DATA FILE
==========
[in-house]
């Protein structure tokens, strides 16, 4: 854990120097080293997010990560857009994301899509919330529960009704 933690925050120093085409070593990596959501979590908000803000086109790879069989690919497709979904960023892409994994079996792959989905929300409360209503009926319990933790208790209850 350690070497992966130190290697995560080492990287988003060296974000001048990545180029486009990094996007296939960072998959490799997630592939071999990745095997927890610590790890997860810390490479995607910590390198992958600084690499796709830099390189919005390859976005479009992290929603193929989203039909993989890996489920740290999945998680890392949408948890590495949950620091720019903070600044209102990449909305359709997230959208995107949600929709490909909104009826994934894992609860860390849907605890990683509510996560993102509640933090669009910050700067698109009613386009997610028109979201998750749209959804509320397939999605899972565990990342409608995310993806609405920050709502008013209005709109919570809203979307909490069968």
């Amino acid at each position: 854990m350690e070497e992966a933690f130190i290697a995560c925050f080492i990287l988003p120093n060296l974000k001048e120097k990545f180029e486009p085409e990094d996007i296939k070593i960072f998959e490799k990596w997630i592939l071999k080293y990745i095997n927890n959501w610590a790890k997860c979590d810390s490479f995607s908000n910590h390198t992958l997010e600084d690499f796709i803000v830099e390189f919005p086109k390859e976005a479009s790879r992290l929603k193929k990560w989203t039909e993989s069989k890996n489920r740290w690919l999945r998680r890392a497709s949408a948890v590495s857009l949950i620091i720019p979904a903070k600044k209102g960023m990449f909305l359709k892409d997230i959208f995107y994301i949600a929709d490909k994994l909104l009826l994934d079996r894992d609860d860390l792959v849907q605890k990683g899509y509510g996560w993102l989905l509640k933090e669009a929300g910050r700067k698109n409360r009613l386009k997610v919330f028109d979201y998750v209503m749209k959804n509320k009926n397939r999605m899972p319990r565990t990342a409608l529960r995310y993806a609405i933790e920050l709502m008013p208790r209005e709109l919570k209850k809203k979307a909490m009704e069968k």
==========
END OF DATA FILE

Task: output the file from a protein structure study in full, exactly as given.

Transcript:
[in-house]
């Protein structure tokens, strides 16, 4: 854990120097080293997010990560857009994301899509919330529960009704 933690925050120093085409070593990596959501979590908000803000086109790879069989690919497709979904960023892409994994079996792959989905929300409360209503009926319990933790208790209850 350690070497992966130190290697995560080492990287988003060296974000001048990545180029486009990094996007296939960072998959490799997630592939071999990745095997927890610590790890997860810390490479995607910590390198992958600084690499796709830099390189919005390859976005479009992290929603193929989203039909993989890996489920740290999945998680890392949408948890590495949950620091720019903070600044209102990449909305359709997230959208995107949600929709490909909104009826994934894992609860860390849907605890990683509510996560993102509640933090669009910050700067698109009613386009997610028109979201998750749209959804509320397939999605899972565990990342409608995310993806609405920050709502008013209005709109919570809203979307909490069968």
């Amino acid at each position: 854990m350690e070497e992966a933690f130190i290697a995560c925050f080492i990287l988003p120093n060296l974000k001048e120097k990545f180029e486009p085409e990094d996007i296939k070593i960072f998959e490799k990596w997630i592939l071999k080293y990745i095997n927890n959501w610590a790890k997860c979590d810390s490479f995607s908000n910590h390198t992958l997010e600084d690499f796709i803000v830099e390189f919005p086109k390859e976005a479009s790879r992290l929603k193929k990560w989203t039909e993989s069989k890996n489920r740290w690919l999945r998680r890392a497709s949408a948890v590495s857009l949950i620091i720019p979904a903070k600044k209102g960023m990449f909305l359709k892409d997230i959208f995107y994301i949600a929709d490909k994994l909104l009826l994934d079996r894992d609860d860390l792959v849907q605890k990683g899509y509510g996560w993102l989905l509640k933090e669009a929300g910050r700067k698109n409360r009613l386009k997610v919330f028109d979201y998750v209503m749209k959804n509320k009926n397939r999605m899972p319990r565990t990342a409608l529960r995310y993806a609405i933790e920050l709502m008013p208790r209005e709109l919570k209850k809203k979307a909490m009704e069968k």